Conference Agenda

MAST Med 2022 Grand Hyatt, Central Athens, Greece

Wed 2 Nov 2022

12:00 Wed 2 Nov 2022


1A: Surface

Strategic Maritime Issues

Security: Policies, Plans, Possibilities

Russian Naval Strategy: Combining Admiral Gorshkov with Jeune École.

  • Commander Johannes Riber
    PhD Fellow at the University of Copenhagen,
    Royal Danish Defence College

In 2015, in its latest maritime doctrine, Russia announced its ambition to become the second largest sea power in the world. Two years later, Russia’s naval doctrine set the stage for a naval construction programme not seen since the Soviet Union in the 1960s. By doing so, Russia declared that its sea power ambitions were equivalent to the Soviet sea power era in the 1970s. This article argues that Russian sea power ambitions are heavily inspired by the Soviet heritage and strategic culture. Yet, Russia suffers from economic and technological restraints and therefore has to rethink its naval strategy along two lines: A strategy that on the one hand invests in conventional and nuclear submarines inspired by its Soviet past while, on the other hand, its surface fleet follows the lines of the French naval theory of Jeune École. The has had a significant impact on Russia’s Black Sea Fleet and its operations in the Mediterranean where Russia’s follows a sea denial strategy though a combination of naval surface and subsurface presence and technological innovation of long range missiles.

This sets the stage for the Western naval strategy which must focus on both blue water antisubmarine operations and on littoral multi domain war fighting.

South China Seas: Reframing Issues Towards Mediterranean Sea Maritime Security Concept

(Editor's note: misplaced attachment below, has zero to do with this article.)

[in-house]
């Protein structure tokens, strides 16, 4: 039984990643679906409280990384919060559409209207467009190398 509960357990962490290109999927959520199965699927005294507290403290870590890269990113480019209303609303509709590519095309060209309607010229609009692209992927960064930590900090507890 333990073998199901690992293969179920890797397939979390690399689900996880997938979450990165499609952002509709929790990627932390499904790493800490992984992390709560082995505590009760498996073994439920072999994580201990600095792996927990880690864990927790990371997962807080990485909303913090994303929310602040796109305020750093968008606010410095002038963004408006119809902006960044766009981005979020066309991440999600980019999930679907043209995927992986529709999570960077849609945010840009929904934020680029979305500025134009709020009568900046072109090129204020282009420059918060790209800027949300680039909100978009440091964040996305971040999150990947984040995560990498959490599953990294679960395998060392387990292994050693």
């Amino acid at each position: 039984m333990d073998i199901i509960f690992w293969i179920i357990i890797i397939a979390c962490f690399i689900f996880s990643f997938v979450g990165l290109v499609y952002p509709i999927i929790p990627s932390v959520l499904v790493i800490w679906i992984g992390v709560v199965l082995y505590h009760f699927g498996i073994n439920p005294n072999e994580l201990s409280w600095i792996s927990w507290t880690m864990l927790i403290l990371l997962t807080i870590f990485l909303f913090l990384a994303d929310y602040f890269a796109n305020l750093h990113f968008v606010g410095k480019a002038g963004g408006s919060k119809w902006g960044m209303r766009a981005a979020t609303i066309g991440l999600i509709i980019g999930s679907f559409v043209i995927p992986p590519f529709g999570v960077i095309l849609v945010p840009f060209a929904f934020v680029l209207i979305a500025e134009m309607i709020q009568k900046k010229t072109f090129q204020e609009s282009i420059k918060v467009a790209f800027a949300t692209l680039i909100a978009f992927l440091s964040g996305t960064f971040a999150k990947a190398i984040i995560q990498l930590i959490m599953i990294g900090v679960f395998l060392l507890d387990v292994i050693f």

• Colonel (ret'd) Ramli H Nik
    Maritime Research Fellow
    National Defense University

The South China Sea (SCS) is the world’s second busiest international sea lane and conveys about one-fourth of the global crude oil and other goods. The regional states as well as the extra-regional powers are concerned on the security of this strategic waters because of the overlapping claims of the Exclusive Economic Zones by the coastal states. This paper examines the concept of preventive diplomacy by reframing South China Sea towards the Mediterranean Sea Maritime Security Concept in maintaining peace and stability in the maritime domain. Initially, the paper will compare the security mechanisms adopted in the two maritime domains in promoting peace and security

To address conflicting issues in the SCS, there are three mechanisms for coastal states to pursue as the very foundation and bold commitment to establish “ zone of peace” in the maritime domain. Firstly, what are the major maritime factors or agreements pursued by in Mediterranean Sea to attaining stability. Secondly, to what extend economic factors contributed towards instability, and finally, the international laws that is UNLOS 1982, further strengthened maritime security in the two domains. In conclusion, the paper will impress upon the political will of coastal states, especially China and the extra-regional powers continued to play key roles in maintaining peace and stability in the SCS.

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